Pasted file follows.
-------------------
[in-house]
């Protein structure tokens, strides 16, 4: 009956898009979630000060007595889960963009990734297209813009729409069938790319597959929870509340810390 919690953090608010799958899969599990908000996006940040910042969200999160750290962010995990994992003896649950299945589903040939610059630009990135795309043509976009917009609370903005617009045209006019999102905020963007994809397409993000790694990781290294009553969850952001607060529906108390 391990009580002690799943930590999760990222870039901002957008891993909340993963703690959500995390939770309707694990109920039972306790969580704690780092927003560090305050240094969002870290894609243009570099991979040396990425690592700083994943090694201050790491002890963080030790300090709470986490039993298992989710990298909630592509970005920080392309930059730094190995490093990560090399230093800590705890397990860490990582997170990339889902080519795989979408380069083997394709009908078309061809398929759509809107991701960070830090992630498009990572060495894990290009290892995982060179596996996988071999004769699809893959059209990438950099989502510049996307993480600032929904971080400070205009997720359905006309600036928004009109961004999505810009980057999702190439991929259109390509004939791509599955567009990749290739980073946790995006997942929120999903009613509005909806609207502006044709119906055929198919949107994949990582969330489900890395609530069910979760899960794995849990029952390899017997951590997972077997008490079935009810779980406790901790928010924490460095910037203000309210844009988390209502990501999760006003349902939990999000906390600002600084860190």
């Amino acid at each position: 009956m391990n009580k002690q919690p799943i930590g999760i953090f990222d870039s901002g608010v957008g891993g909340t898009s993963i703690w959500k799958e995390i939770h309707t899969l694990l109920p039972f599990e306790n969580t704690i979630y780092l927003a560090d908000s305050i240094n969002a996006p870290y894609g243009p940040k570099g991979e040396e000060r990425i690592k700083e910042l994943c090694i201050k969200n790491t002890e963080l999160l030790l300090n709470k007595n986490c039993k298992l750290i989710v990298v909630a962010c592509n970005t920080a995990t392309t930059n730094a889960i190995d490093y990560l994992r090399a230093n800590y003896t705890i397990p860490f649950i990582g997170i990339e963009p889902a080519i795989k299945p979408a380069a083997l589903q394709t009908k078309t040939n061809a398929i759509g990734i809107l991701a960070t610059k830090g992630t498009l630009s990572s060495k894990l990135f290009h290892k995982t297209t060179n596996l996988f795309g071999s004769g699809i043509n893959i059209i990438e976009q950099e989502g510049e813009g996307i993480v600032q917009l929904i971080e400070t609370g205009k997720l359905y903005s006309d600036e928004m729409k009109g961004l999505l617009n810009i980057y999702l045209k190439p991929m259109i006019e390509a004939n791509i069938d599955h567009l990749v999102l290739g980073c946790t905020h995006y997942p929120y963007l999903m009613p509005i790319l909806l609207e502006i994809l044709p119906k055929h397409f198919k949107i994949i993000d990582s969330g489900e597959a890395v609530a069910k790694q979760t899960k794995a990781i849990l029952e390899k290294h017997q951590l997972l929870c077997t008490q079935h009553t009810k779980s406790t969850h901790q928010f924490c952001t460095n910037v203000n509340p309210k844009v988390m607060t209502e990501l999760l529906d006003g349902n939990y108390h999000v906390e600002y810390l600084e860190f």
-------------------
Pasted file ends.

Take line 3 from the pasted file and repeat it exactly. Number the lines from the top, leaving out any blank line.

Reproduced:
């Amino acid at each position: 009956m391990n009580k002690q919690p799943i930590g999760i953090f990222d870039s901002g608010v957008g891993g909340t898009s993963i703690w959500k799958e995390i939770h309707t899969l694990l109920p039972f599990e306790n969580t704690i979630y780092l927003a560090d908000s305050i240094n969002a996006p870290y894609g243009p940040k570099g991979e040396e000060r990425i690592k700083e910042l994943c090694i201050k969200n790491t002890e963080l999160l030790l300090n709470k007595n986490c039993k298992l750290i989710v990298v909630a962010c592509n970005t920080a995990t392309t930059n730094a889960i190995d490093y990560l994992r090399a230093n800590y003896t705890i397990p860490f649950i990582g997170i990339e963009p889902a080519i795989k299945p979408a380069a083997l589903q394709t009908k078309t040939n061809a398929i759509g990734i809107l991701a960070t610059k830090g992630t498009l630009s990572s060495k894990l990135f290009h290892k995982t297209t060179n596996l996988f795309g071999s004769g699809i043509n893959i059209i990438e976009q950099e989502g510049e813009g996307i993480v600032q917009l929904i971080e400070t609370g205009k997720l359905y903005s006309d600036e928004m729409k009109g961004l999505l617009n810009i980057y999702l045209k190439p991929m259109i006019e390509a004939n791509i069938d599955h567009l990749v999102l290739g980073c946790t905020h995006y997942p929120y963007l999903m009613p509005i790319l909806l609207e502006i994809l044709p119906k055929h397409f198919k949107i994949i993000d990582s969330g489900e597959a890395v609530a069910k790694q979760t899960k794995a990781i849990l029952e390899k290294h017997q951590l997972l929870c077997t008490q079935h009553t009810k779980s406790t969850h901790q928010f924490c952001t460095n910037v203000n509340p309210k844009v988390m607060t209502e990501l999760l529906d006003g349902n939990y108390h999000v906390e600002y810390l600084e860190f």